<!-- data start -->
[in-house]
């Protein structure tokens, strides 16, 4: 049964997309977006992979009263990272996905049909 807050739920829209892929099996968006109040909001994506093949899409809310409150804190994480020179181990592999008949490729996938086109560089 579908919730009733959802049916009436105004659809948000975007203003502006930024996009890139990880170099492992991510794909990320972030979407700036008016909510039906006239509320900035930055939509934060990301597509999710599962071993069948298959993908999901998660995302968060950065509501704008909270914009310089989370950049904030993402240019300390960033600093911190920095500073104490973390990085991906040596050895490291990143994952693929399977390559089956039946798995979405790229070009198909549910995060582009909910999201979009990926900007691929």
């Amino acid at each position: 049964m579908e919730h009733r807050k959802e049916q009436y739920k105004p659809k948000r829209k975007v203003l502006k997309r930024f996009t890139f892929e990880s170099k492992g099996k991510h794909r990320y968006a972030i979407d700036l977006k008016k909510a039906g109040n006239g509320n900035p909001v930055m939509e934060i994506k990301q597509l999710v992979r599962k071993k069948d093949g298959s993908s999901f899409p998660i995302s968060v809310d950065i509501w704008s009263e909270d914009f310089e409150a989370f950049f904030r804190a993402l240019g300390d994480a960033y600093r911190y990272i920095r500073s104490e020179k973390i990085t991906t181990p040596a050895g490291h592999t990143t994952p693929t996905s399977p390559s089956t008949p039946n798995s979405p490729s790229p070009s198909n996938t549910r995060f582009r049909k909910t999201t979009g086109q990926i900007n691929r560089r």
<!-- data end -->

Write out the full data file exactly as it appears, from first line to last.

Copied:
[in-house]
């Protein structure tokens, strides 16, 4: 049964997309977006992979009263990272996905049909 807050739920829209892929099996968006109040909001994506093949899409809310409150804190994480020179181990592999008949490729996938086109560089 579908919730009733959802049916009436105004659809948000975007203003502006930024996009890139990880170099492992991510794909990320972030979407700036008016909510039906006239509320900035930055939509934060990301597509999710599962071993069948298959993908999901998660995302968060950065509501704008909270914009310089989370950049904030993402240019300390960033600093911190920095500073104490973390990085991906040596050895490291990143994952693929399977390559089956039946798995979405790229070009198909549910995060582009909910999201979009990926900007691929």
């Amino acid at each position: 049964m579908e919730h009733r807050k959802e049916q009436y739920k105004p659809k948000r829209k975007v203003l502006k997309r930024f996009t890139f892929e990880s170099k492992g099996k991510h794909r990320y968006a972030i979407d700036l977006k008016k909510a039906g109040n006239g509320n900035p909001v930055m939509e934060i994506k990301q597509l999710v992979r599962k071993k069948d093949g298959s993908s999901f899409p998660i995302s968060v809310d950065i509501w704008s009263e909270d914009f310089e409150a989370f950049f904030r804190a993402l240019g300390d994480a960033y600093r911190y990272i920095r500073s104490e020179k973390i990085t991906t181990p040596a050895g490291h592999t990143t994952p693929t996905s399977p390559s089956t008949p039946n798995s979405p490729s790229p070009s198909n996938t549910r995060f582009r049909k909910t999201t979009g086109q990926i900007n691929r560089r």